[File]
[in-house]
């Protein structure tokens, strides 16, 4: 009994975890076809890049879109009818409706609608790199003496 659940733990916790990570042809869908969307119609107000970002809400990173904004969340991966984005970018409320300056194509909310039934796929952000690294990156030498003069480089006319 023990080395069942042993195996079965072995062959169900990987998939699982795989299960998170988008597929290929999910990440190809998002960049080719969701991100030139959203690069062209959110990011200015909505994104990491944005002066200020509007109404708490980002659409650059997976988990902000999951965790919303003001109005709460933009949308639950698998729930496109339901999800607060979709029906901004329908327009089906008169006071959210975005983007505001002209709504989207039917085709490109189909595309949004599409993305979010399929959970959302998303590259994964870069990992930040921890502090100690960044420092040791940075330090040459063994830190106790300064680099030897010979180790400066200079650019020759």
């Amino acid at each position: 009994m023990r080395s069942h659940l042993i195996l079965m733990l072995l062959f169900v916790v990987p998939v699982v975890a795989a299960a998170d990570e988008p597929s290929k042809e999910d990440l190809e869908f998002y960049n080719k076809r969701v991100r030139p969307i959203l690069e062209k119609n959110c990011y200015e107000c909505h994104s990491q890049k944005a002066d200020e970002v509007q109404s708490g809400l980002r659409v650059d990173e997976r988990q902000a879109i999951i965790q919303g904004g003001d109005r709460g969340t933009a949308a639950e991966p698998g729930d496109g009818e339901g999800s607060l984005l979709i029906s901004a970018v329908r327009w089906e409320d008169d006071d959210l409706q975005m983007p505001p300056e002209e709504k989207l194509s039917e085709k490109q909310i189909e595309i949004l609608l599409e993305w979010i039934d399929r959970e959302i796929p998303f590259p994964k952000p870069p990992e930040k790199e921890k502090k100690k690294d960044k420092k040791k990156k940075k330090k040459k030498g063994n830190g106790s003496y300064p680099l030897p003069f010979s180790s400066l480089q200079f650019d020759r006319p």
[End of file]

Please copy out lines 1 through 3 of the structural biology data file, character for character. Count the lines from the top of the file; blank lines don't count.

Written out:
[in-house]
């Protein structure tokens, strides 16, 4: 009994975890076809890049879109009818409706609608790199003496 659940733990916790990570042809869908969307119609107000970002809400990173904004969340991966984005970018409320300056194509909310039934796929952000690294990156030498003069480089006319 023990080395069942042993195996079965072995062959169900990987998939699982795989299960998170988008597929290929999910990440190809998002960049080719969701991100030139959203690069062209959110990011200015909505994104990491944005002066200020509007109404708490980002659409650059997976988990902000999951965790919303003001109005709460933009949308639950698998729930496109339901999800607060979709029906901004329908327009089906008169006071959210975005983007505001002209709504989207039917085709490109189909595309949004599409993305979010399929959970959302998303590259994964870069990992930040921890502090100690960044420092040791940075330090040459063994830190106790300064680099030897010979180790400066200079650019020759």
């Amino acid at each position: 009994m023990r080395s069942h659940l042993i195996l079965m733990l072995l062959f169900v916790v990987p998939v699982v975890a795989a299960a998170d990570e988008p597929s290929k042809e999910d990440l190809e869908f998002y960049n080719k076809r969701v991100r030139p969307i959203l690069e062209k119609n959110c990011y200015e107000c909505h994104s990491q890049k944005a002066d200020e970002v509007q109404s708490g809400l980002r659409v650059d990173e997976r988990q902000a879109i999951i965790q919303g904004g003001d109005r709460g969340t933009a949308a639950e991966p698998g729930d496109g009818e339901g999800s607060l984005l979709i029906s901004a970018v329908r327009w089906e409320d008169d006071d959210l409706q975005m983007p505001p300056e002209e709504k989207l194509s039917e085709k490109q909310i189909e595309i949004l609608l599409e993305w979010i039934d399929r959970e959302i796929p998303f590259p994964k952000p870069p990992e930040k790199e921890k502090k100690k690294d960044k420092k040791k990156k940075k330090k040459k030498g063994n830190g106790s003496y300064p680099l030897p003069f010979s180790s400066l480089q200079f650019d020759r006319p």